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Is the AGC also guilty of legal opportunism?




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By: Ghui
The Attorney General’s Chambers (AGC) has issued a statement alleging that lawyers Gino Hardial Singh, Jeanette Chong-Aruldoss and Alfred Dodwell have abused the Process of Court in the Kho Jabing case. (https://theindependent.sg.sg/agcs-media-statement-is-not-gospel-truth-lawyer-alfred-dodwell-hits-back/)

While the AGC is perfectly entitled to issue a statement whenever it wants, as a layperson reading it, it does come across as excessively petty and somewhat contradictory.
Not being a law don, it is not my intention to enter into some detailed debate as to whether any technicalities in legal processes have been breached. Rather, I would like to engage the public and indeed the AGC in an exercise of common sense and reasonable fairness.
Assuming that the public’s expectations of the criminal process is to ensure that criminals receive the punishment that is commensurate with their crimes, I wonder if this end has been served with Kho Jabing and whether the AGC’s statement in this regard stands up to logic.
The AGC statement opens by stating “It is a cherished principle in our legal tradition that a legal practitioner must do his utmost to uphold the administration of justice. He must also conduct proceedings before a court in a manner that maintains the fairness, integrity and efficiency of those proceedings.”
Given that there have been questions raised in relation to procedural irregularity with regards to Justice Andrew Phang hearing the same case twice and the fact that Kho Jabing was not initially sentenced to death, wouldn’t the actions of Chong-Aruldoss, Singh and Dodwell not be in line with the principles declared by the AGC?
To compound matters, this was literally a matter of life and death – can the lawyers be faulted for trying their utmost to save their client from the noose?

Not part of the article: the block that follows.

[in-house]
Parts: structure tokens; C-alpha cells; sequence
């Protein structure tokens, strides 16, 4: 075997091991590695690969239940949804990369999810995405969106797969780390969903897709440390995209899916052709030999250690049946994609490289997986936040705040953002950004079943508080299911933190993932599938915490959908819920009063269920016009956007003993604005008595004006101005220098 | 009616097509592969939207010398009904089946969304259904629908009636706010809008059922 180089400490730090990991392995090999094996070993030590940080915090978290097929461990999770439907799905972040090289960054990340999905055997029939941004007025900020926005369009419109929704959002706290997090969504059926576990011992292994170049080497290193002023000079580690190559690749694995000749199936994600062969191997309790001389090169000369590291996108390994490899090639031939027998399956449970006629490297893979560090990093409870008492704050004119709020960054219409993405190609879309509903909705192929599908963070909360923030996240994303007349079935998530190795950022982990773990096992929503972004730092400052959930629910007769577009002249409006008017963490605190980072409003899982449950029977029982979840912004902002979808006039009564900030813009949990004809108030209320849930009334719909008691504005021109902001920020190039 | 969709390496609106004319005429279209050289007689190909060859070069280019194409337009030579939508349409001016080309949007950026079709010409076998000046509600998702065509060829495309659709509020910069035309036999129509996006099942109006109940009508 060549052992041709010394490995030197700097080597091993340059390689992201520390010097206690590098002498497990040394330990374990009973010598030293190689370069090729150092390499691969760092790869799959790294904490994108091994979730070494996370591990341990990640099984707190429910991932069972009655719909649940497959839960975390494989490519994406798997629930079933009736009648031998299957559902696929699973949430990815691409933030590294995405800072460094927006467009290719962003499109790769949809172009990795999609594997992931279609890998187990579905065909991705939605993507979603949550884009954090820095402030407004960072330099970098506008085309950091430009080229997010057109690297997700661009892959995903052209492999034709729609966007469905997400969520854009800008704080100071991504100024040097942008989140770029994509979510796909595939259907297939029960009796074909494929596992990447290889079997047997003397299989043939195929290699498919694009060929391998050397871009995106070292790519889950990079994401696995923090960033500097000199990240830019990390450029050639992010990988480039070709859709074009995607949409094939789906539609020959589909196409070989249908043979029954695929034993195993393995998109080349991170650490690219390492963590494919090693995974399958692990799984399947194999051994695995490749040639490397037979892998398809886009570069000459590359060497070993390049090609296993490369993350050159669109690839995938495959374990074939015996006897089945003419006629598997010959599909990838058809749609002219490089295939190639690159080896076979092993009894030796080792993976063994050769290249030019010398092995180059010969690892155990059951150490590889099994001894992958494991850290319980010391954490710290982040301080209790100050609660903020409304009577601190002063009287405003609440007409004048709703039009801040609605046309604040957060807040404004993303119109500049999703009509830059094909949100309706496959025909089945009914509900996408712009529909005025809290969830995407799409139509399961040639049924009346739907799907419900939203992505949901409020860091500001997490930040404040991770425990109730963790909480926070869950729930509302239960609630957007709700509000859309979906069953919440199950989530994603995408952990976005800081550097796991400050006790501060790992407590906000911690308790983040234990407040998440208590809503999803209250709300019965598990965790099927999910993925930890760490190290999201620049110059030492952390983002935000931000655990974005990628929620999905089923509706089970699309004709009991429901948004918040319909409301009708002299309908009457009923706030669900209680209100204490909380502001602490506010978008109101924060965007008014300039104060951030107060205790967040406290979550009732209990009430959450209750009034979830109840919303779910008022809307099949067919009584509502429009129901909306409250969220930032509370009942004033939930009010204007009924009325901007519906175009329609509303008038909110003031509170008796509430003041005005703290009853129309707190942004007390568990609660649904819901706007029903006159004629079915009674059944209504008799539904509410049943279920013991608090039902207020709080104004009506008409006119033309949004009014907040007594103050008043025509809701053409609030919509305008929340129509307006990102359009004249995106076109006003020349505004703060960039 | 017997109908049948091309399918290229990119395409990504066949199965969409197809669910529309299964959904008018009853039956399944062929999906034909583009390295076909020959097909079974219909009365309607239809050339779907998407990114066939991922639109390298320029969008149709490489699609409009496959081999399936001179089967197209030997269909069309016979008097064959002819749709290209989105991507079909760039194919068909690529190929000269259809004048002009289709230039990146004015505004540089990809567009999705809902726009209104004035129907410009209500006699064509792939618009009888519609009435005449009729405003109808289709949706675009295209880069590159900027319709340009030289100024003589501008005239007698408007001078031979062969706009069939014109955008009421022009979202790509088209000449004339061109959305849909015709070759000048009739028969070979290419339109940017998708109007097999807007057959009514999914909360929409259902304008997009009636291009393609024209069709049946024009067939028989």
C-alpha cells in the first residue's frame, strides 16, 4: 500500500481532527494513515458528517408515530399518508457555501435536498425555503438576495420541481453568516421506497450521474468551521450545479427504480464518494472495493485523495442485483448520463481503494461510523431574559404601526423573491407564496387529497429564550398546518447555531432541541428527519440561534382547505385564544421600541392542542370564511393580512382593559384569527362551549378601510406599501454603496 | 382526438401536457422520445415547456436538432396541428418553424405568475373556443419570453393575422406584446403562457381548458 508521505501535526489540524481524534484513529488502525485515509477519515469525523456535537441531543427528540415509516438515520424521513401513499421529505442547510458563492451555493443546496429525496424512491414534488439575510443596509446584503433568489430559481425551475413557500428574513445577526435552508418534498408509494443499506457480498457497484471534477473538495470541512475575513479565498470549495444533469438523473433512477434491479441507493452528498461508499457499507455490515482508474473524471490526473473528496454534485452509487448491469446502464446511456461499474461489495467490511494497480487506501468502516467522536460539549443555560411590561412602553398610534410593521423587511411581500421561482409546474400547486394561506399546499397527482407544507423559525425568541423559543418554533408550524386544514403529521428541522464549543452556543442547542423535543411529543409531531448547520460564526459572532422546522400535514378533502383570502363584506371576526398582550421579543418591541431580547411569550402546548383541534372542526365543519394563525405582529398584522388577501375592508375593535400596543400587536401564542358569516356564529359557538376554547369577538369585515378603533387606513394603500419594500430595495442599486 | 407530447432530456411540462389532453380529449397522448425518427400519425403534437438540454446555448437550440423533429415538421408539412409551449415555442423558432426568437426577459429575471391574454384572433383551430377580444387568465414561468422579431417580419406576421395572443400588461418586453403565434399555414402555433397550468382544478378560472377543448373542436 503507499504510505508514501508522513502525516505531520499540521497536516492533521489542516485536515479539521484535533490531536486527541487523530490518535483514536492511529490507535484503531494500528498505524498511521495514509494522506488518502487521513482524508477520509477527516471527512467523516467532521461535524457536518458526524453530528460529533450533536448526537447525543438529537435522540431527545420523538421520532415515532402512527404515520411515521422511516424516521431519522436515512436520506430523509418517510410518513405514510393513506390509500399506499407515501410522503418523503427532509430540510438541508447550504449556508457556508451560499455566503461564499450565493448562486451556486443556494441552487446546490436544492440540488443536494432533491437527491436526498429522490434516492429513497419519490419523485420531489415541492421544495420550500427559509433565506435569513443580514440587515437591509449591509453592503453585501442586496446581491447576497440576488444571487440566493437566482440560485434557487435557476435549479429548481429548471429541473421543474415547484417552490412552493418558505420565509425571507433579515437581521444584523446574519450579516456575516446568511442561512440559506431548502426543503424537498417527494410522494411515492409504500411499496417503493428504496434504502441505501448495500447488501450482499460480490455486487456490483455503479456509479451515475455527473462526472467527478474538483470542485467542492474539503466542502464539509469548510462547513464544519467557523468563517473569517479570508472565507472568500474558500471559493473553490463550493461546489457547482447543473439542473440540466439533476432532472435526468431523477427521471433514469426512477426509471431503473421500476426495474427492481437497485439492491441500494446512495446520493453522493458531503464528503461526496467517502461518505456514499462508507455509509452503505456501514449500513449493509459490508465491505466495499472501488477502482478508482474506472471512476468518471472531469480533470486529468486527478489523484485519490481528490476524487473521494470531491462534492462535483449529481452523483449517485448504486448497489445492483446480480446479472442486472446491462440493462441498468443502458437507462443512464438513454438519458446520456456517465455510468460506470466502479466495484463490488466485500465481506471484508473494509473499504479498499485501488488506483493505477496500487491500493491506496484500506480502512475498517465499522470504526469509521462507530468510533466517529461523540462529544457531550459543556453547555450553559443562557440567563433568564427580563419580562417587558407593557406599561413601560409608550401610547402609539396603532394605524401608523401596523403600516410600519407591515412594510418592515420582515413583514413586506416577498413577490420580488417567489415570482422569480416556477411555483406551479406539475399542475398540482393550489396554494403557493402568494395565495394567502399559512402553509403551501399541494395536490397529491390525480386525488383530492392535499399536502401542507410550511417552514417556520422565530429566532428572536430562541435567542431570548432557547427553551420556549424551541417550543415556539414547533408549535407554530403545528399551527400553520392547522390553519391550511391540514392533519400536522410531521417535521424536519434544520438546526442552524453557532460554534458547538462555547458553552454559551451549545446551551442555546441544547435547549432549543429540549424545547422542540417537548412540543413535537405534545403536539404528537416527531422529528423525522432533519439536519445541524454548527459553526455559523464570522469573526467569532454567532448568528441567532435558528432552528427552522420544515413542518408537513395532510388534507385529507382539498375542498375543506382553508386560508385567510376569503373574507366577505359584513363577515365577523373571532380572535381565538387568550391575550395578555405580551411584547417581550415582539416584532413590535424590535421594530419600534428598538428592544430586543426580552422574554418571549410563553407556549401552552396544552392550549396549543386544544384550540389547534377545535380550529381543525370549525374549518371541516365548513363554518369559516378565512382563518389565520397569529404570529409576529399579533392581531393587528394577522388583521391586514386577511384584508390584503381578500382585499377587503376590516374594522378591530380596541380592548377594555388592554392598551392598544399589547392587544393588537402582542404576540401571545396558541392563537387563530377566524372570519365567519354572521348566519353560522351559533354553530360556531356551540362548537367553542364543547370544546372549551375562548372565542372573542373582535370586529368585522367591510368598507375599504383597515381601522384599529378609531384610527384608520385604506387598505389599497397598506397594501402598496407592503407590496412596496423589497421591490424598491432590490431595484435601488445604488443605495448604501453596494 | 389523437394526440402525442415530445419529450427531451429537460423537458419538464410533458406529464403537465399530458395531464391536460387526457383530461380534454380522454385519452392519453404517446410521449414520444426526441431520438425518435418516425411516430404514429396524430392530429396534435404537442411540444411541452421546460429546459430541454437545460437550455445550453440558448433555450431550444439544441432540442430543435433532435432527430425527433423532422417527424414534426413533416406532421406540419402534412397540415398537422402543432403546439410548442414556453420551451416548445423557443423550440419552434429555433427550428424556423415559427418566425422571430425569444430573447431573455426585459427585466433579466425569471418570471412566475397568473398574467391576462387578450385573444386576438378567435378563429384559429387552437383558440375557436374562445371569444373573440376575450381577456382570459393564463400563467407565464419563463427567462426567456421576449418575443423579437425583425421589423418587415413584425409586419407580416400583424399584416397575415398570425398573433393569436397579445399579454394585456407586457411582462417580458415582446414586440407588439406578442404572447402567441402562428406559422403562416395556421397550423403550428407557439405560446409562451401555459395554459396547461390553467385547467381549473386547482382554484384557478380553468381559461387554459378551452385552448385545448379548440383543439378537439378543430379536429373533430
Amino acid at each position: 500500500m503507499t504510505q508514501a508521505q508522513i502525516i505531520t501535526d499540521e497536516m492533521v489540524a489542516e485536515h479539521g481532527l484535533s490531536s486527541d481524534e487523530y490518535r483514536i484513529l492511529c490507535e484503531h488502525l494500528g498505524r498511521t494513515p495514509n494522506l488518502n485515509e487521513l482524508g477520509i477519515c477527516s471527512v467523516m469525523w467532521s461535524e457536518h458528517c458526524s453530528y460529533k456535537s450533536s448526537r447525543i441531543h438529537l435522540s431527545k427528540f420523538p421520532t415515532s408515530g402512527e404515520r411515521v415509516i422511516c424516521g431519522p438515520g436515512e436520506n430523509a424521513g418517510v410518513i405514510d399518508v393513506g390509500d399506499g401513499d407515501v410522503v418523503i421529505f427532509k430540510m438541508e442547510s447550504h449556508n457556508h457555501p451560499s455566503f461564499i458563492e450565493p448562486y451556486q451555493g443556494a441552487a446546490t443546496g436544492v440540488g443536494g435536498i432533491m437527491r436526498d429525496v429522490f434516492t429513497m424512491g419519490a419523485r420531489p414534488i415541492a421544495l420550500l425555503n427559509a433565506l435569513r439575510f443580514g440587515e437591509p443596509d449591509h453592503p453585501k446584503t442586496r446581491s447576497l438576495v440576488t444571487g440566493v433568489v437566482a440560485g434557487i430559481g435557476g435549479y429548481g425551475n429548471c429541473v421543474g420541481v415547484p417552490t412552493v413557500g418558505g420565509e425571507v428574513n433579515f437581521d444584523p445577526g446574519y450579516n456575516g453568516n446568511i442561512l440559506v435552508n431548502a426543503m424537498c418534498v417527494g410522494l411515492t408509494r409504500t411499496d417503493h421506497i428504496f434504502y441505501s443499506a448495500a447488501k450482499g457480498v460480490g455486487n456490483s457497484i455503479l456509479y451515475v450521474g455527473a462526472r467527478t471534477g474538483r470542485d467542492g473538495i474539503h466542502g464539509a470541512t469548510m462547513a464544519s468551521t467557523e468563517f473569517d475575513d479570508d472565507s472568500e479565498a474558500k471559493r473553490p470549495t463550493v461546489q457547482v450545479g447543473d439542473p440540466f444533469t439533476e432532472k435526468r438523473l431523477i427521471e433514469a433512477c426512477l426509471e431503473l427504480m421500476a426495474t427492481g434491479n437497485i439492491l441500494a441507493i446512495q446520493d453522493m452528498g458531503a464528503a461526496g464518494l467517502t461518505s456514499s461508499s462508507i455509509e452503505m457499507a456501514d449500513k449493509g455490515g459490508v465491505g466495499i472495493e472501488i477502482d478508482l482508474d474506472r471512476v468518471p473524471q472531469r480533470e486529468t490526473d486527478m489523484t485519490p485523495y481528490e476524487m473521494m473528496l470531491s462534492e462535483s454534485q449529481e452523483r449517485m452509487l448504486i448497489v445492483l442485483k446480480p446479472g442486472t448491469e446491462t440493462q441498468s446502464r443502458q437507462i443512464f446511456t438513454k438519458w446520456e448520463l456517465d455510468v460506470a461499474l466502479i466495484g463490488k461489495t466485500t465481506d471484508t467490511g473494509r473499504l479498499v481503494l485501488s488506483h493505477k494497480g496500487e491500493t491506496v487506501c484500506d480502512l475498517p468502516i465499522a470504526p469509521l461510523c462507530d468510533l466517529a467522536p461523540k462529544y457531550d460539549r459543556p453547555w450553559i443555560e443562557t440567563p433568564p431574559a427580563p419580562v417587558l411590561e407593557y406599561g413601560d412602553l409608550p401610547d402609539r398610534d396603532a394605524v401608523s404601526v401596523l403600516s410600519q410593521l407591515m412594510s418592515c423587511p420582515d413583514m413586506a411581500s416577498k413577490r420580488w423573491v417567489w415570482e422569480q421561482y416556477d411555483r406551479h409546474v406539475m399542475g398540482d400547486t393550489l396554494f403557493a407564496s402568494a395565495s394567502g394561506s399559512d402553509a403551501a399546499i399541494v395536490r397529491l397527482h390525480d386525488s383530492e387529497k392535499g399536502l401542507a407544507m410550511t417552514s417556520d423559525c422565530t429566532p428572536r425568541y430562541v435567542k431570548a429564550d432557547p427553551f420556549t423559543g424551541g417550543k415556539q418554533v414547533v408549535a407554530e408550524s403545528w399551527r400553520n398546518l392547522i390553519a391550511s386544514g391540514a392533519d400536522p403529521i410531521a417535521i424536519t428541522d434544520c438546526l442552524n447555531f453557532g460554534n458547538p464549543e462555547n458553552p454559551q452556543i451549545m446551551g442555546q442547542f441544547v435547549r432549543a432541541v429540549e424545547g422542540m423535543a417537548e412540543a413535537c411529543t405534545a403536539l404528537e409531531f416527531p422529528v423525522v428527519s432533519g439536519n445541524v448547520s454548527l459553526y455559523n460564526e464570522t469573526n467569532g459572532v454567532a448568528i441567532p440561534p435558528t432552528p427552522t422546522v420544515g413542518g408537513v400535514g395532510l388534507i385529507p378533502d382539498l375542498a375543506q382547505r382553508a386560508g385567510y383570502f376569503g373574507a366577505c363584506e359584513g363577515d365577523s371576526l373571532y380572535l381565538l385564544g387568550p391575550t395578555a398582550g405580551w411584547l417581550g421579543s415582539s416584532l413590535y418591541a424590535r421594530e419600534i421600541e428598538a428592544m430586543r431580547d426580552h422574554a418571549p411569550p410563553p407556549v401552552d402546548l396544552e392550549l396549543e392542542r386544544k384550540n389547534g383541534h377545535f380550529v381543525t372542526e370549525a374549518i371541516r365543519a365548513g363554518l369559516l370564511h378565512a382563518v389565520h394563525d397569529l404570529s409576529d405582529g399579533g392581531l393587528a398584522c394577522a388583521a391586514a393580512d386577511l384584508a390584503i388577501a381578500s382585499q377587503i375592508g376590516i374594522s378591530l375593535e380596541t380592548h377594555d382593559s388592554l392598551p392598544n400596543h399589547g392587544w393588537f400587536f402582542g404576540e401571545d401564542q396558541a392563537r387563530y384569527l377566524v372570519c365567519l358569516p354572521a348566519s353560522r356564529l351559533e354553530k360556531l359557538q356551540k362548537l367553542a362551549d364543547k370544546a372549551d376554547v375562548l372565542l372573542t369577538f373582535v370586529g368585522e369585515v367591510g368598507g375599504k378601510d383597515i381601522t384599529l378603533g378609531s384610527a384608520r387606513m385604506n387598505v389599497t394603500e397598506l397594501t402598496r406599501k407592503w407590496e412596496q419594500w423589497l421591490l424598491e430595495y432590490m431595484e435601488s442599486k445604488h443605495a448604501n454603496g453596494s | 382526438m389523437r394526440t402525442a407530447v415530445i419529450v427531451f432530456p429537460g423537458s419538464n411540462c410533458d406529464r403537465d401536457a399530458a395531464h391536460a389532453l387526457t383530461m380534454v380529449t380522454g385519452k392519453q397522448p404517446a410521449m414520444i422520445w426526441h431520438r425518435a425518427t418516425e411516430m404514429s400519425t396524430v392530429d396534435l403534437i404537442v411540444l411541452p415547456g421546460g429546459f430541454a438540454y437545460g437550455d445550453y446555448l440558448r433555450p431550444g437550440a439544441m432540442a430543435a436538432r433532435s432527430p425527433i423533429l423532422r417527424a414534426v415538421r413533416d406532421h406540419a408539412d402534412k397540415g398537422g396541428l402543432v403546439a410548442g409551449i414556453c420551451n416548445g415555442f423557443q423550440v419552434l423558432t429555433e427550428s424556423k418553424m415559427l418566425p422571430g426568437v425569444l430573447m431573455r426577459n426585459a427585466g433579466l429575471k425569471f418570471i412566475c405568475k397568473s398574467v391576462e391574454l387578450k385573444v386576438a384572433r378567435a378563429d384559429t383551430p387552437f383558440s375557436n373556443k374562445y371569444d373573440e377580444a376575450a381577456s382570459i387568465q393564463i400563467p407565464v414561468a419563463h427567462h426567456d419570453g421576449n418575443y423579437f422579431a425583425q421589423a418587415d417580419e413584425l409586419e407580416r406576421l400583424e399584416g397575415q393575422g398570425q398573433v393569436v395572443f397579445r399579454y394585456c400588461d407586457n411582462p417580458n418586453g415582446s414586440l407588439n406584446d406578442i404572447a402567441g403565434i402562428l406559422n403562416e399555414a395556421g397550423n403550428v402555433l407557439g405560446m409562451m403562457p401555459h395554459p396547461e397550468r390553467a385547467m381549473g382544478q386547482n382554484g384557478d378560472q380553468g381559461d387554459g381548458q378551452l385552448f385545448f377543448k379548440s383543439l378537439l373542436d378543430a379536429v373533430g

The AGC statement went further to accuse Chong-Aruldoss, Singh and Dodwell of “legal opportunism”. If we view this case in context, it is apparent that Kho Jabing was already found guilty and sentenced to life imprisonment – hardly a light sentence! If accusations of legal opportunism are being bandied about, isn’t the prosecution just as guilty of the same?
I can understand the mounting of an appeal if Kho Jabing was acquitted or given a paltry jail term. But in this case, a sentence of life imprisonment was already passed! Could the mounting of an appeal on the part of the prosecution not be seen as legal opportunism as well?
Like any process, I am sure that there are certain grey areas in terms of procedure, which are subject to interpretation. Not being intimately acquainted with the nuances of the process and having read both the AGC’s statement as well as the explanations given by Dodwell and Chong-Aruldoss, I have come to the conclusion that both sides have an arguable case.
That said, it is also manifestly clear that it is Chong- Aruldoss, Singh and Dodwell who have the higher stakes in the outcome. Their client was fighting for his life while the worst-case scenario for the prosecution is life imprisonment. It doesn’t take a genius to figure out why Chong-Aruldoss, Singh and Dodwell had to try everything that was available to them. Is that really something that the AGC is going to take issue with?
As a layperson, I want the laws that govern me to be about the correct punishment for the correct crime. It seems to me in this case that the AGC has lost sight of this goal by focusing pointlessly on the alleged breach of process by the Kho Jabing’s defense lawyers.
The guy has already been hanged! Why are they still flogging the dead horse?
The efforts of Chong-Aruldoss, Singh and Dodwell may well have been futile but where a life is at stake, it was worth a try. What else was there to lose? Is this public “taking them to task” letter by the AGC really necessary?
Besides, the law is never static. It has to evolve with society. What the Kho Jabing case has unearthed are issues that go way beyond him or his hanging. There are clearly areas in our legal process that need to be addressed. In particular, the issue of a judge being able to hear an appeal about his own earlier judgment is one that needs to be examined.
Why is the AGC trying to silence that debate? Why is it so needlessly petty?

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